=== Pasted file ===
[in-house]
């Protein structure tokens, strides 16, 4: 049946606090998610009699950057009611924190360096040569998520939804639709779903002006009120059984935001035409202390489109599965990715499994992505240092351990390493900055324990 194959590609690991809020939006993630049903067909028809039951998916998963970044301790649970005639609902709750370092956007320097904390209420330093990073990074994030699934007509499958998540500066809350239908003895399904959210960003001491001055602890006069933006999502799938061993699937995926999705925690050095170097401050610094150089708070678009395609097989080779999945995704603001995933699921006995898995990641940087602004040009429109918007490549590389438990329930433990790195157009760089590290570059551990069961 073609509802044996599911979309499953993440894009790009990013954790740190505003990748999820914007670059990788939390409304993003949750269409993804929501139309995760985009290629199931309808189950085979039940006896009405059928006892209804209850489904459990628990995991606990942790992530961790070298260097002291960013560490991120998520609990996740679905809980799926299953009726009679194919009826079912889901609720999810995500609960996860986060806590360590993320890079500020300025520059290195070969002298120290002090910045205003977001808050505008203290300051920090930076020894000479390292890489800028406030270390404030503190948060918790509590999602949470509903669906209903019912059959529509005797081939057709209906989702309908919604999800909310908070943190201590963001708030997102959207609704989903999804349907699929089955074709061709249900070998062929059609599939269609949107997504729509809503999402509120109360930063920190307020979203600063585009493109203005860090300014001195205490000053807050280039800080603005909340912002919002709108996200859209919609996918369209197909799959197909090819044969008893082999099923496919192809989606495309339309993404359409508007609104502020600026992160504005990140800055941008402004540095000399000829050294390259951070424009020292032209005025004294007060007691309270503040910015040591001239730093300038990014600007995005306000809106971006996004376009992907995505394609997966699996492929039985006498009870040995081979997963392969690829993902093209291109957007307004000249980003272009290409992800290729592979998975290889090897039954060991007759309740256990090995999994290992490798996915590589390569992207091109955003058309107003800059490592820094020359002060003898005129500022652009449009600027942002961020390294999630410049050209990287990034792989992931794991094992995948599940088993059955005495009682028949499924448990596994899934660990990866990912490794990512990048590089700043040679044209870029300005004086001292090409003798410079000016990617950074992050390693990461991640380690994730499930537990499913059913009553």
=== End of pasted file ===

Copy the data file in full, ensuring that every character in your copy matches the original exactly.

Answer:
[in-house]
């Protein structure tokens, strides 16, 4: 049946606090998610009699950057009611924190360096040569998520939804639709779903002006009120059984935001035409202390489109599965990715499994992505240092351990390493900055324990 194959590609690991809020939006993630049903067909028809039951998916998963970044301790649970005639609902709750370092956007320097904390209420330093990073990074994030699934007509499958998540500066809350239908003895399904959210960003001491001055602890006069933006999502799938061993699937995926999705925690050095170097401050610094150089708070678009395609097989080779999945995704603001995933699921006995898995990641940087602004040009429109918007490549590389438990329930433990790195157009760089590290570059551990069961 073609509802044996599911979309499953993440894009790009990013954790740190505003990748999820914007670059990788939390409304993003949750269409993804929501139309995760985009290629199931309808189950085979039940006896009405059928006892209804209850489904459990628990995991606990942790992530961790070298260097002291960013560490991120998520609990996740679905809980799926299953009726009679194919009826079912889901609720999810995500609960996860986060806590360590993320890079500020300025520059290195070969002298120290002090910045205003977001808050505008203290300051920090930076020894000479390292890489800028406030270390404030503190948060918790509590999602949470509903669906209903019912059959529509005797081939057709209906989702309908919604999800909310908070943190201590963001708030997102959207609704989903999804349907699929089955074709061709249900070998062929059609599939269609949107997504729509809503999402509120109360930063920190307020979203600063585009493109203005860090300014001195205490000053807050280039800080603005909340912002919002709108996200859209919609996918369209197909799959197909090819044969008893082999099923496919192809989606495309339309993404359409508007609104502020600026992160504005990140800055941008402004540095000399000829050294390259951070424009020292032209005025004294007060007691309270503040910015040591001239730093300038990014600007995005306000809106971006996004376009992907995505394609997966699996492929039985006498009870040995081979997963392969690829993902093209291109957007307004000249980003272009290409992800290729592979998975290889090897039954060991007759309740256990090995999994290992490798996915590589390569992207091109955003058309107003800059490592820094020359002060003898005129500022652009449009600027942002961020390294999630410049050209990287990034792989992931794991094992995948599940088993059955005495009682028949499924448990596994899934660990990866990912490794990512990048590089700043040679044209870029300005004086001292090409003798410079000016990617950074992050390693990461991640380690994730499930537990499913059913009553």